What is a food-borne disease?
A food-borne disease is any disease that comes from a food you eat. Many foods contain small amounts of micro-organisms (bacteria and fungi) that are normally harmless.
However, as your child has had a bone marrow transplant and is taking immunosuppressive medicines, such as ciclosproin, mycophenolate mofetil (MMF) or steroids, these micro-organisms can be harmful, causing infections such as salmonella, listeria, e.coli, cryptosporidium and campylobacter.
How will I know if my child gets a food-borne disease?
Food-borne diseases may give your child the following:
- Nausea and/or vomiting
- Stomach ache
If you suspect that your child has a food-borne illness, please contact the BMT team for further advice.
Why are some foods riskier than others?
Where the food comes from, how it is processed and how it is stored and prepared all affect the risk that foods will contain micro-organisms. Uncooked animal products, including raw unpasteurised milk, cheese, meat, eggs, fish, poultry and seafood, are ‘high risk’ foods.
Which micro-organisms are harmful to children after BMT?
Some micro-organisms are more harmful than others. These include:
This is most often found in foods such as unpasteurised milk and soft, goat or ewe cheeses, especially if made with unpasteurised milk. Raw and undercooked meats and ready to eat foods such as deli meats and deli salads can also contain listeria.
E. coli O157
This is a common bacterium and is found in animals, especially cattle, and in the soil. A few types of E. coli, including the strain O157, can cause serious illness. Food sources of E. coli include raw or undercooked beef burgers and unpasteurised milk.
Salmonella bacteria are most often found in protein foods, such as unpasteurised milk, raw or undercooked poultry, soft cheeses, raw or undercooked eggs and foods made from uncooked egg.
This is a parasite found in contaminated or infected animals. It can be spread from one person to another or contaminated food. Cryptosporidium causes the infection cryptosporidiosis.
This is the most common bacterial cause of diarrhoeal illness in England and Wales, causing severe diarrhoea and abdominal pain. It is found in foods such as raw or undercooked meats, raw unpasteurised milk and milk products.
Precautions to avoid food-borne disease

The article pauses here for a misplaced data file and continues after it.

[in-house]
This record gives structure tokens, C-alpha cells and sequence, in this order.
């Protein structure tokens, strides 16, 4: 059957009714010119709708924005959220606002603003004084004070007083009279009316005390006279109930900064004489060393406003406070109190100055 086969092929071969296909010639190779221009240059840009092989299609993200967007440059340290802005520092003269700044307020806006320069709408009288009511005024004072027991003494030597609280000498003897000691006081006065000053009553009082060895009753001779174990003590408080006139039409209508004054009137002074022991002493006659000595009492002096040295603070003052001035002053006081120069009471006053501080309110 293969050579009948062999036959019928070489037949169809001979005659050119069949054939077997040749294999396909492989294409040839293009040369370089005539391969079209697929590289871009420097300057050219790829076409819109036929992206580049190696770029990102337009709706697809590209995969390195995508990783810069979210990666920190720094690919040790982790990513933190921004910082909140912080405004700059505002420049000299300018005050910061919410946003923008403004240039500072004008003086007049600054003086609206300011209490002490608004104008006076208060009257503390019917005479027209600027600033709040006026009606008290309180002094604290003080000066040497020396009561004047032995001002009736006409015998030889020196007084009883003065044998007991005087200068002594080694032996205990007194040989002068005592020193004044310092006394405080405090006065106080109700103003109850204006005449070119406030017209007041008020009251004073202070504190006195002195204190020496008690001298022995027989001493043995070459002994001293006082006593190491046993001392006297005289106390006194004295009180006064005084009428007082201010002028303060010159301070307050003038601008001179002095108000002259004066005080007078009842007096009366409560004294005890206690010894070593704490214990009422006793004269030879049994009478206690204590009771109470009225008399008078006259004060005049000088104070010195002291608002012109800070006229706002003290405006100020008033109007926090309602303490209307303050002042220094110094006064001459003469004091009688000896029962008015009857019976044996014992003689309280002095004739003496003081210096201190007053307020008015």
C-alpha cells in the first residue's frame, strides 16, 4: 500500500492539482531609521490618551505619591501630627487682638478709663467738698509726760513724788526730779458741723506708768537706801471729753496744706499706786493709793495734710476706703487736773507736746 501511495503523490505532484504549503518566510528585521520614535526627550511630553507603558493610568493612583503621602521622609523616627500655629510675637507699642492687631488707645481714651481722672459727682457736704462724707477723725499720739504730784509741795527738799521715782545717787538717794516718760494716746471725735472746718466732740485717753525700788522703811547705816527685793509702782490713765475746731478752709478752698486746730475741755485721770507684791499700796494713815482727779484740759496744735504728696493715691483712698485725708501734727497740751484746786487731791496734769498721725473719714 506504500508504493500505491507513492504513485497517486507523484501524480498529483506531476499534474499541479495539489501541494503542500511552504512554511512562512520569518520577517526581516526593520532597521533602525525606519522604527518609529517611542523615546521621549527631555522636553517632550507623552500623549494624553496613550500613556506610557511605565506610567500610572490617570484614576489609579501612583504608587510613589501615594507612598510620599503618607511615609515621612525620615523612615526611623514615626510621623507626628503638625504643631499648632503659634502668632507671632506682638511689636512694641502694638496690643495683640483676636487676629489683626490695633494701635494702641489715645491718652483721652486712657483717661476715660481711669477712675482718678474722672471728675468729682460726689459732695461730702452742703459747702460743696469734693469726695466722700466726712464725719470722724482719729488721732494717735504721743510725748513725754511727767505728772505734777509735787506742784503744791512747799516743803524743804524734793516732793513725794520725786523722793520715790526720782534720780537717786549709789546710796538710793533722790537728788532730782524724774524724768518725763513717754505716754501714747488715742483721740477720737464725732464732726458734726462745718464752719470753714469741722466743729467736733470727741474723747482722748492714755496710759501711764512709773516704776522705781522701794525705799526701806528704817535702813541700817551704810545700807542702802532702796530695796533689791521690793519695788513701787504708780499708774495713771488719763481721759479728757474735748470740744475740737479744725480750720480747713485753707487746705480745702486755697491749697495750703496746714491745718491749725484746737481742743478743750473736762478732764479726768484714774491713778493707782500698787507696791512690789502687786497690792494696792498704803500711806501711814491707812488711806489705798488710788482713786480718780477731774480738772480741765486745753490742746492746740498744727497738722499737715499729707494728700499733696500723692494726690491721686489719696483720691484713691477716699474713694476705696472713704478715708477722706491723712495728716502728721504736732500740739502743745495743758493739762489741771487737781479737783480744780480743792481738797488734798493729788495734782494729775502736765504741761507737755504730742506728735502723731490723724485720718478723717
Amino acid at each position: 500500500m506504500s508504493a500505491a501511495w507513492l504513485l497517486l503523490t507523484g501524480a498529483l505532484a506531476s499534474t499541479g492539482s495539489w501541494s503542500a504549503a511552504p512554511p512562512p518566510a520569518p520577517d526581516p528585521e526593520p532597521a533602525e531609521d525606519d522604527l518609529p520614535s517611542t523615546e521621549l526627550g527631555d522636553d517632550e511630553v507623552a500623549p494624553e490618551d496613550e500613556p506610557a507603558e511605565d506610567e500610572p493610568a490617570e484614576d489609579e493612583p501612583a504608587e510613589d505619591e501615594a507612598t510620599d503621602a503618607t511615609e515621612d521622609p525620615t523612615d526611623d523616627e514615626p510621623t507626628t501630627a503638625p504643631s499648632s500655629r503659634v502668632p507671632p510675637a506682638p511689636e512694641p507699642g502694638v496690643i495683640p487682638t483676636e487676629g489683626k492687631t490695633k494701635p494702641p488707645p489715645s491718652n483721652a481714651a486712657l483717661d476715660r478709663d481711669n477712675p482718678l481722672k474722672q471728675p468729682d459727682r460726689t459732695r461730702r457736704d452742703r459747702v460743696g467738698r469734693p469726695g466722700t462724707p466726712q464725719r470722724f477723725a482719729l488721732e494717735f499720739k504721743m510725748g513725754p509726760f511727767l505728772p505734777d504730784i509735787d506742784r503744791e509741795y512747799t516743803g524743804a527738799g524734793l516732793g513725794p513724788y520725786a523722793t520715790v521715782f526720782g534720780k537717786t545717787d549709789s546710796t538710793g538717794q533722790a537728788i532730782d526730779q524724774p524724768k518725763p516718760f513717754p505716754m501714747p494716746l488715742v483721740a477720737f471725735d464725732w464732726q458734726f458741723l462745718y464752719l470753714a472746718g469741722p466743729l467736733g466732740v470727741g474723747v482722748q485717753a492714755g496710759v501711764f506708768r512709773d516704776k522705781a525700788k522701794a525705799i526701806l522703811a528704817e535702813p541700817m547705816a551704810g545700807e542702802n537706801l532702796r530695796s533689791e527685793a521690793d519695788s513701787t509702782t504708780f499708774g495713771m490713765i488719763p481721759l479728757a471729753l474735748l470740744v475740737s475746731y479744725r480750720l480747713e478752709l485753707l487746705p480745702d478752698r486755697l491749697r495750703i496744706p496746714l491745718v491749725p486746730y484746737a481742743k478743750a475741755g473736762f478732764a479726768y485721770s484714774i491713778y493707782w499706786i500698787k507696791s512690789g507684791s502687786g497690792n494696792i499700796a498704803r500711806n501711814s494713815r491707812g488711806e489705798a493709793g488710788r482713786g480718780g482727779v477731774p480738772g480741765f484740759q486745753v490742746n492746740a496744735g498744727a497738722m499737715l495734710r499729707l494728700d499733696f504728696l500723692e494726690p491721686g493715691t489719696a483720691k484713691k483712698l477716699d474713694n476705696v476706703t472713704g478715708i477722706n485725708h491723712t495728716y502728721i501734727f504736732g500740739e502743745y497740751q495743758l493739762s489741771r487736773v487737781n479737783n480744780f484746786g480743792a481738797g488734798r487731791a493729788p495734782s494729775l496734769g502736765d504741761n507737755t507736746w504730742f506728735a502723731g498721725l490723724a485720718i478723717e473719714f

While your child is taking ciclosporin, MMF or steroids, it is important that you follow these guidelines. The amount of time you need to follow these guidelines varies from child to child, but it is usually for the first three to six months after the BMT.
- Make sure all preparation surfaces are clean
- Prepare food as near to meal times as possible
- Wash hands thoroughly and dry on disposable kitchen towels or use a clean towel each day
- Use clean utensils
- Do not use wooden chopping boards or wooden utensils
- Cutlery and crockery can be washed in either a dishwasher or in hot soapy water, and dried with a clean tea towel.
- Your child no longer needs individually wrapped or portioned food
- Use all food within the ‘best before’ date and look for foods with a long ‘use by’ date
- Read all food labels and follow the storage and preparation instructions exactly
- Avoid buying dented tins
- Before opening tinned foods, wipe the top surface with a clean disposable kitchen towel
- Do not re-heat food or meals
- Do not use the microwave to defrost food - it is safer to put it in the fridge overnight
- Bacteria multiply rapidly at room temperature, so keep cold foods covered and refrigerated.
Last reviewed by Great Ormond Street Hospital: July 2005
Ref: F050269 © GOSH Trust July 2005
Compiled by the Bone Marrow Transplant team in collaboration with the Child and Family Information Group.
This information does not constitute health or medical advice and will not necessarily reflect treatment at other hospitals. If you have any questions, please ask your doctor. No liability can be taken as a result of using this information.